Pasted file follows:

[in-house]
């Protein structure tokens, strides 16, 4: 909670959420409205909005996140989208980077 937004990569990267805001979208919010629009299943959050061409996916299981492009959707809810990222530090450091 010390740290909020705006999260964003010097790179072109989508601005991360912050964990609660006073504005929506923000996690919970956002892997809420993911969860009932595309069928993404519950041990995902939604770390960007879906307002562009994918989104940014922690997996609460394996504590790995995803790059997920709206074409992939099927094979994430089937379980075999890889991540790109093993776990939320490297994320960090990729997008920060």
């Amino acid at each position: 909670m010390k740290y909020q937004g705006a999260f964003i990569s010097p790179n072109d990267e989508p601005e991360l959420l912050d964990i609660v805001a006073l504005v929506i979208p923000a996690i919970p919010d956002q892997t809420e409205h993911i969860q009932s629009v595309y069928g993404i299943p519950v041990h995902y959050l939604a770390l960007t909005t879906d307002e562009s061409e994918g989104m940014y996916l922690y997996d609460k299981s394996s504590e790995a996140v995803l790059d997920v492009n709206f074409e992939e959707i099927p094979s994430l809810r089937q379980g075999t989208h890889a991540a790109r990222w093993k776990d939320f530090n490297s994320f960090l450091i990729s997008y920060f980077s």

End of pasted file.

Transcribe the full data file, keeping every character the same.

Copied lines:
[in-house]
């Protein structure tokens, strides 16, 4: 909670959420409205909005996140989208980077 937004990569990267805001979208919010629009299943959050061409996916299981492009959707809810990222530090450091 010390740290909020705006999260964003010097790179072109989508601005991360912050964990609660006073504005929506923000996690919970956002892997809420993911969860009932595309069928993404519950041990995902939604770390960007879906307002562009994918989104940014922690997996609460394996504590790995995803790059997920709206074409992939099927094979994430089937379980075999890889991540790109093993776990939320490297994320960090990729997008920060």
């Amino acid at each position: 909670m010390k740290y909020q937004g705006a999260f964003i990569s010097p790179n072109d990267e989508p601005e991360l959420l912050d964990i609660v805001a006073l504005v929506i979208p923000a996690i919970p919010d956002q892997t809420e409205h993911i969860q009932s629009v595309y069928g993404i299943p519950v041990h995902y959050l939604a770390l960007t909005t879906d307002e562009s061409e994918g989104m940014y996916l922690y997996d609460k299981s394996s504590e790995a996140v995803l790059d997920v492009n709206f074409e992939e959707i099927p094979s994430l809810r089937q379980g075999t989208h890889a991540a790109r990222w093993k776990d939320f530090n490297s994320f960090l450091i990729s997008y920060f980077s």